Winning the Best Picture Oscar: IBM Watson and winning predictions
It was big news yesterday with the 89th Academy Award nominations announced. And from now until 26th February we will discuss, debate, and review who deserves to win an Oscar, the biggest accolade in the film industry.
But is there a way to win? Can patterns predict? Are there key themes that make an Oscar win more certain? We decided to use IBM’s Watson Personality Insights to see what the key elements of an Oscar winning movie are.
The 2017 Best Picture nominations
‘Hell or High Water’
‘La la Land’
‘Manchester by the Sea’
The last ten Best Picture Oscar winners
2014: ’12 Years a Slave’
2012: ‘The Artist’
2011: ‘The King’s Speech’
2010: ‘The Hurt Locker’
2009: ‘Slumdog Millionaire’
2008: ‘No Country for Old Men’
2007: ‘The Departed’
Watson Personality Insights
We ran all ten past winning scripts, and the nine 2017 nominees through Watson Personality Insights, following the process below:
- Go to Watson Personality Insights: https://personality-insights-livedemo.mybluemix.net/
- Click on ‘body of text’
- Click on ‘your own text’
- Open the copy that you want to analyse (in our case one of the scripts) and copy it paste it into Personality Insights
- Click ‘analyze’
- A summary is provided
- Scroll down and click on ‘view personality traits in sunburst visualization’ that shows all the detail. The categories are industry-standard classifications.
The patterns in past winners
Based on the winning patterns the key to an Oscar winning film is a high level of openness, imagination and intellect – with low tradition, and a hint of adventure.
- 91 – 100% for openness
- 92 – 100% for imagination
- 89 – 100% for intellect
- An average of 27% for adventurousness, if we don’t include ‘The Artist’ which had a low score of 4%
- A high melancholy score (on average 90%), with the exception of ’12 Years a Slave’ at 73%
- Sympathy is high with a range between 80 – 100%
- Consumer need is always around the 50% mark
- And low tradition between 12 – 5%
So what does that actually mean for a movie?
A film following the characteristics above would use fantasy to create a richer and more interesting world. Would challenge intellectual curiosity using symbols and abstracts. The melancholy score relates to a tendency to be ready to deal with life’s ups and downs. And the low tradition score indicates that tradition is followed to provide a sense of stability, but with compassion coming in from the high sympathy score.
Watson and the winning prediction
We’d love to say that ‘Hidden Figures‘ comes out top, we did host a panel session related to the film, STEM, diversity, and advocacy at this years’ CES. But alas it just misses out.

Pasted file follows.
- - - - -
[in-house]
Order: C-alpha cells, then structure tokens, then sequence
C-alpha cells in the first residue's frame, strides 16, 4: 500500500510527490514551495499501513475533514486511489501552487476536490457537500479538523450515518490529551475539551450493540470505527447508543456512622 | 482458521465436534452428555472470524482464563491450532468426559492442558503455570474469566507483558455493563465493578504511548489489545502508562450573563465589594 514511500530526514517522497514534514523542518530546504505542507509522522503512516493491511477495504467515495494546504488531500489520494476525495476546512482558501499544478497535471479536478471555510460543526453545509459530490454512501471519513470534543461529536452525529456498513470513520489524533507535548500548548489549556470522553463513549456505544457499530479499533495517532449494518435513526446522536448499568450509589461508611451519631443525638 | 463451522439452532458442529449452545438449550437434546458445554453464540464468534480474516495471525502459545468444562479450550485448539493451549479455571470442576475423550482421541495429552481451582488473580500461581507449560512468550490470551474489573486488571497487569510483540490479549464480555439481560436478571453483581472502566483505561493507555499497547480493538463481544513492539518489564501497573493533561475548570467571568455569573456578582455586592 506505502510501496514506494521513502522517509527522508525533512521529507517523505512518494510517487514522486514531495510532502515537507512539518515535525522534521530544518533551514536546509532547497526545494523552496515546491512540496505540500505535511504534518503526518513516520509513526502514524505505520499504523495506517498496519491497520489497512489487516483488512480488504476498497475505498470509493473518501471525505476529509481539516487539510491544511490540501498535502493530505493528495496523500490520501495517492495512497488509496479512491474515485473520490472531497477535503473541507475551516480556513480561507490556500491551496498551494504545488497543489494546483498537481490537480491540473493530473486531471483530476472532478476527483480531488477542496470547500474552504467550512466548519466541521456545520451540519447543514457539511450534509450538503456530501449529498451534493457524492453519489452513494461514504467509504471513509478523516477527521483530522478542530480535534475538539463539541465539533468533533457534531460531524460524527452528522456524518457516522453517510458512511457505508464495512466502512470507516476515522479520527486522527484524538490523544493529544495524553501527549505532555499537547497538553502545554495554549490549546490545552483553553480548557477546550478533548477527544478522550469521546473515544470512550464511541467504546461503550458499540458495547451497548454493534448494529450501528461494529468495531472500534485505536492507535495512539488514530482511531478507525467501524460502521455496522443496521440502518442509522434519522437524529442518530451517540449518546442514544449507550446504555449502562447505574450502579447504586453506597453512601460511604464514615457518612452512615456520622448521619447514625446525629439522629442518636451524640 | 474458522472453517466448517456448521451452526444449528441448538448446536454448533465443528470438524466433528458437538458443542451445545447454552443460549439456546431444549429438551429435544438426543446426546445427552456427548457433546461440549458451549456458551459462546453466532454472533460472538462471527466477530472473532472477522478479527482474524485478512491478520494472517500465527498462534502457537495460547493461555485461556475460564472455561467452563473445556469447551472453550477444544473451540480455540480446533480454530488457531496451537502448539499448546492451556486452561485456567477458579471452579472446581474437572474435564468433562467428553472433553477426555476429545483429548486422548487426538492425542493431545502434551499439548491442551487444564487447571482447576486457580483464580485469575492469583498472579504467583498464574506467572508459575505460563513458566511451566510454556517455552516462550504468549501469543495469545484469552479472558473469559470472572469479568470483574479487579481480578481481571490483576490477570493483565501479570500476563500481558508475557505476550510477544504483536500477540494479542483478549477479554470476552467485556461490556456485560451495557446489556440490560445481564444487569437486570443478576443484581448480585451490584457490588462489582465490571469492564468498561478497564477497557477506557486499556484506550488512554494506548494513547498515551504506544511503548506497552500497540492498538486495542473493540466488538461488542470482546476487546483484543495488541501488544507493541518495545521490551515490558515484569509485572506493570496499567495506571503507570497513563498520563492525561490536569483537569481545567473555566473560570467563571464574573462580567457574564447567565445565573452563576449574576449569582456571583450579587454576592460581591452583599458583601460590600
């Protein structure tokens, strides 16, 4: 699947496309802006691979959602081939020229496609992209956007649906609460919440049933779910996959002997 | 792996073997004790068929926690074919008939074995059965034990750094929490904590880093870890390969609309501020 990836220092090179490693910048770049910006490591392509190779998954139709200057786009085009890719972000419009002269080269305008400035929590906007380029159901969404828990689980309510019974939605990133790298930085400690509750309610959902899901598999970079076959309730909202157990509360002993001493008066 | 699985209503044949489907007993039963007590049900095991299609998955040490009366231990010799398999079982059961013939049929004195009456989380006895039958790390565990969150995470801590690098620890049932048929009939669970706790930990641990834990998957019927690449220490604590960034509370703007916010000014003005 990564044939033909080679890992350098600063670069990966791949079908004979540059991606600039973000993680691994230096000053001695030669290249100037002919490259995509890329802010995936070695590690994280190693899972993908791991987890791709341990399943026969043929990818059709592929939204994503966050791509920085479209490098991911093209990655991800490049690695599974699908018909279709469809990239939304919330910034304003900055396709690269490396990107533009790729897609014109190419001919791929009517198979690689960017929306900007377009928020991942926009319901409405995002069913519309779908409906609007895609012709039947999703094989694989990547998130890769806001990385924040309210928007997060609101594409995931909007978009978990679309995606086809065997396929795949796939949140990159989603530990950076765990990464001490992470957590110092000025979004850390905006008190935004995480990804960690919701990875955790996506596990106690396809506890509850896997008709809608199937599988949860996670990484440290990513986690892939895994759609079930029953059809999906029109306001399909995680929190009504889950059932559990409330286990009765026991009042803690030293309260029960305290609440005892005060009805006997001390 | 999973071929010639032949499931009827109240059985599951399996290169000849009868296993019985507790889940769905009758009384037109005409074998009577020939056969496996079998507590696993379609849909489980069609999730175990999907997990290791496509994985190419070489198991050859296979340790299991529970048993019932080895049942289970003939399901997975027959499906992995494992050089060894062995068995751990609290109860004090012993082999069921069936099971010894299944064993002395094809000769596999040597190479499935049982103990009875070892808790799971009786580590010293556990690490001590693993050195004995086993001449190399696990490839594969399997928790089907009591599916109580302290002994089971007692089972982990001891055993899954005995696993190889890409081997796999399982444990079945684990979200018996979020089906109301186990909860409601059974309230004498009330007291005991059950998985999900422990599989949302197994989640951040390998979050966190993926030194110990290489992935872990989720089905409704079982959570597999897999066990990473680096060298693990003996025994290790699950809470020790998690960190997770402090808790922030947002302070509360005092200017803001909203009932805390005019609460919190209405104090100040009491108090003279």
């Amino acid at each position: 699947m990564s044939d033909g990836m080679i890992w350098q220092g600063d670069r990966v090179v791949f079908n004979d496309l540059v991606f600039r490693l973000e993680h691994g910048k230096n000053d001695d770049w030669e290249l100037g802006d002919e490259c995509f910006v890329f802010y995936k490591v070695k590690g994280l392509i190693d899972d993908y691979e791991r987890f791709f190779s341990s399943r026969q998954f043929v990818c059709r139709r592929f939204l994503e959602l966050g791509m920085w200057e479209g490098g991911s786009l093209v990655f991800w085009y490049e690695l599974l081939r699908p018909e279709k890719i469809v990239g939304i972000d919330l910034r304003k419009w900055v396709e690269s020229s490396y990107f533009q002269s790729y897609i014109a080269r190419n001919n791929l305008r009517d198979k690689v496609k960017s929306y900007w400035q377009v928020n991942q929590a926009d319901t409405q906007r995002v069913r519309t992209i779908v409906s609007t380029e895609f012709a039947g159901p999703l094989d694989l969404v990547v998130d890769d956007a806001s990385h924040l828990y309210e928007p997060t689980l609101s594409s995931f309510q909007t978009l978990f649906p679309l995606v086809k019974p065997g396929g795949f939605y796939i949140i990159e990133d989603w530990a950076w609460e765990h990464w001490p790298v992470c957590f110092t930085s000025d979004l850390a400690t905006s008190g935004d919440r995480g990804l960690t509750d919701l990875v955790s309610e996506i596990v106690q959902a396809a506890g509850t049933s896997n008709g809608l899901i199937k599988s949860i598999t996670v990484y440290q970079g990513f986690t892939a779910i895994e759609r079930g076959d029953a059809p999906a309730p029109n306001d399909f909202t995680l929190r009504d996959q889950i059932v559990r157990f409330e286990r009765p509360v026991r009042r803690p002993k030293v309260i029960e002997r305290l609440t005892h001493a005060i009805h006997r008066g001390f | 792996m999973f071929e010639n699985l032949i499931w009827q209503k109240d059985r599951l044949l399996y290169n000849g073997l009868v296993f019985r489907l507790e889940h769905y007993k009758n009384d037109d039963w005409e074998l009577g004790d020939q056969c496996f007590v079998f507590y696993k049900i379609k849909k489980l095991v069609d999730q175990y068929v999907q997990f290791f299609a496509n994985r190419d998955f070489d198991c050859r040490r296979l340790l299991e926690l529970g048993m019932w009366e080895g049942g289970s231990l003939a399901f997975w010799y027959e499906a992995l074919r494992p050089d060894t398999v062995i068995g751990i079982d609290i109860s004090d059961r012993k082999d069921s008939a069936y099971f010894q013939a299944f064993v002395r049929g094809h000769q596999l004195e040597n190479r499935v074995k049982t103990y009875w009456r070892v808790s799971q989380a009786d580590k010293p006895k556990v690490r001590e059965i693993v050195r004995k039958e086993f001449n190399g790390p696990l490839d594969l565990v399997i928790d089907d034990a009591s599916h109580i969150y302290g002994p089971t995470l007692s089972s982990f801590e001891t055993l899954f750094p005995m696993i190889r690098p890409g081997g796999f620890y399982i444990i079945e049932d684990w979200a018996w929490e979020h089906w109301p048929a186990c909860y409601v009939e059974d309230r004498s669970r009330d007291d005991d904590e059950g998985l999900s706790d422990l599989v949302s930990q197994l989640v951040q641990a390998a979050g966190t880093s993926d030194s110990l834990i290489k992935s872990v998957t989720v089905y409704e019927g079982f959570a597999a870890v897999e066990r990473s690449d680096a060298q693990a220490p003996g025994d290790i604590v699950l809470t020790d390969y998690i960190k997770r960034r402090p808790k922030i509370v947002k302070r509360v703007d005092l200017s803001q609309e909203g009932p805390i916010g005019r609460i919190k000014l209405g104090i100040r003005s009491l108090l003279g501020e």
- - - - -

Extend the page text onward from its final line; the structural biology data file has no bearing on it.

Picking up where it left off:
A close look at the patterns show that ‘Manchester by the Sea’ is the least likely to win, based on past results. With no matching scores for openness, imagination, intellect or adventurousness.
Clear front runners based on Personality scores are ‘Arrival’ and ‘Hacksaw Ridge’, with ‘Lion’ and ‘Moonlight’ both with an outside chance.
The average percentage score range for the Consumer needs section of past winners is between 14% and 35%. All nominations fall within these averages, with ‘Arrival’ just outside, and ‘Moonlight’ way off the mark.
This leaves three films, ‘Hell or High Water’, ‘Hacksaw Ridge’ and ‘Hidden Figures’.
In the Values section the average score for past winners is between 12% and 26%. Apart from ‘Hacksaw Ridge’ and ‘Manchester by the Sea’, all nominated films’ average score for Values fall outside of the average range. ‘Arrival’ was just outside of the range with 10%. Of the three films still in the running, only ‘Hacksaw Ridge’ managed to fall within the range.
Overall only Hacksaw Ridge’s averages never fall outside of the ‘past winners average range’ in all of the categories. But ‘Arrival’ could be a contender as its averages only ever miss out by a couple of percent.
With this in mind, our money is on ‘Hacksaw Ridge’ to take the Best Picture Oscar.
If you can’t wait until Sunday 26th February to find out the winners, why not run your own report using Watson Personality Insights? From books, scripts, papers and manifestos, you can draw patterns from loads of written data.
And if it’s films that come first for you, take a look at our fun content series IoT Ruins Movies and see how storylines change in a connected world.